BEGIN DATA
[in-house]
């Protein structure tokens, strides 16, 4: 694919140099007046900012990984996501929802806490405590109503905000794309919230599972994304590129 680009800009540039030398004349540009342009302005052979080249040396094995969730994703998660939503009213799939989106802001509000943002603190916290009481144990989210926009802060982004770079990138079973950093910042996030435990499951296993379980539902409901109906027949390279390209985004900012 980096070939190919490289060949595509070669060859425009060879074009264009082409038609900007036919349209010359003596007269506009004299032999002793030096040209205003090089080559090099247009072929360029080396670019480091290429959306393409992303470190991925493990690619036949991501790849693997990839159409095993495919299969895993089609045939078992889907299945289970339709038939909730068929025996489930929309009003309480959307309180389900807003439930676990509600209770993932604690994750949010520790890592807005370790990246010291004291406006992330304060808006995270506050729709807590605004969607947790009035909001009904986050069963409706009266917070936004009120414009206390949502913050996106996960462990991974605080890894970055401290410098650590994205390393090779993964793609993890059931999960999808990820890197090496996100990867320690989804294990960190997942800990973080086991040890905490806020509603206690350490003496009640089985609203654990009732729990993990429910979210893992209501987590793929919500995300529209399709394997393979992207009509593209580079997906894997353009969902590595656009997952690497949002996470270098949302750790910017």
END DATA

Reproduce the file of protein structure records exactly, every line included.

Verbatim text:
[in-house]
């Protein structure tokens, strides 16, 4: 694919140099007046900012990984996501929802806490405590109503905000794309919230599972994304590129 680009800009540039030398004349540009342009302005052979080249040396094995969730994703998660939503009213799939989106802001509000943002603190916290009481144990989210926009802060982004770079990138079973950093910042996030435990499951296993379980539902409901109906027949390279390209985004900012 980096070939190919490289060949595509070669060859425009060879074009264009082409038609900007036919349209010359003596007269506009004299032999002793030096040209205003090089080559090099247009072929360029080396670019480091290429959306393409992303470190991925493990690619036949991501790849693997990839159409095993495919299969895993089609045939078992889907299945289970339709038939909730068929025996489930929309009003309480959307309180389900807003439930676990509600209770993932604690994750949010520790890592807005370790990246010291004291406006992330304060808006995270506050729709807590605004969607947790009035909001009904986050069963409706009266917070936004009120414009206390949502913050996106996960462990991974605080890894970055401290410098650590994205390393090779993964793609993890059931999960999808990820890197090496996100990867320690989804294990960190997942800990973080086991040890905490806020509603206690350490003496009640089985609203654990009732729990993990429910979210893992209501987590793929919500995300529209399709394997393979992207009509593209580079997906894997353009969902590595656009997952690497949002996470270098949302750790910017």